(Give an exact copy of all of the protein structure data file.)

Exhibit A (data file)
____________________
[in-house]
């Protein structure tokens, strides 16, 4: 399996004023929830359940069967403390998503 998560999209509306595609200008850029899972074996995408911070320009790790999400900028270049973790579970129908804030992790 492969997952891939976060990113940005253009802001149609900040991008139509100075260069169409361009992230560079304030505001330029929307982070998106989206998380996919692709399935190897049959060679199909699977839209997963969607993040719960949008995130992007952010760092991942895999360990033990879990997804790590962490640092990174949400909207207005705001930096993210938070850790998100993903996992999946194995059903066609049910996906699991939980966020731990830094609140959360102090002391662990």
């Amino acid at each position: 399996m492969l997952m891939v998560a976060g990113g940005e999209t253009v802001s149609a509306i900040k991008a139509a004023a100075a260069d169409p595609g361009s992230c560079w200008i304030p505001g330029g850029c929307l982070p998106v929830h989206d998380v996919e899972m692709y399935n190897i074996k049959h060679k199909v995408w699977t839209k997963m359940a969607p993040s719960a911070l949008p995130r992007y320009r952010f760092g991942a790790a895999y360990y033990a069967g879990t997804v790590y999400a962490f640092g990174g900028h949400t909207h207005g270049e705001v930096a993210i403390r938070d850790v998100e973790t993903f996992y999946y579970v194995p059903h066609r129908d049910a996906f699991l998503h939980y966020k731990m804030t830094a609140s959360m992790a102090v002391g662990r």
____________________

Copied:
[in-house]
């Protein structure tokens, strides 16, 4: 399996004023929830359940069967403390998503 998560999209509306595609200008850029899972074996995408911070320009790790999400900028270049973790579970129908804030992790 492969997952891939976060990113940005253009802001149609900040991008139509100075260069169409361009992230560079304030505001330029929307982070998106989206998380996919692709399935190897049959060679199909699977839209997963969607993040719960949008995130992007952010760092991942895999360990033990879990997804790590962490640092990174949400909207207005705001930096993210938070850790998100993903996992999946194995059903066609049910996906699991939980966020731990830094609140959360102090002391662990």
């Amino acid at each position: 399996m492969l997952m891939v998560a976060g990113g940005e999209t253009v802001s149609a509306i900040k991008a139509a004023a100075a260069d169409p595609g361009s992230c560079w200008i304030p505001g330029g850029c929307l982070p998106v929830h989206d998380v996919e899972m692709y399935n190897i074996k049959h060679k199909v995408w699977t839209k997963m359940a969607p993040s719960a911070l949008p995130r992007y320009r952010f760092g991942a790790a895999y360990y033990a069967g879990t997804v790590y999400a962490f640092g990174g900028h949400t909207h207005g270049e705001v930096a993210i403390r938070d850790v998100e973790t993903f996992y999946y579970v194995p059903h066609r129908d049910a996906f699991l998503h939980y966020k731990m804030t830094a609140s959360m992790a102090v002391g662990r």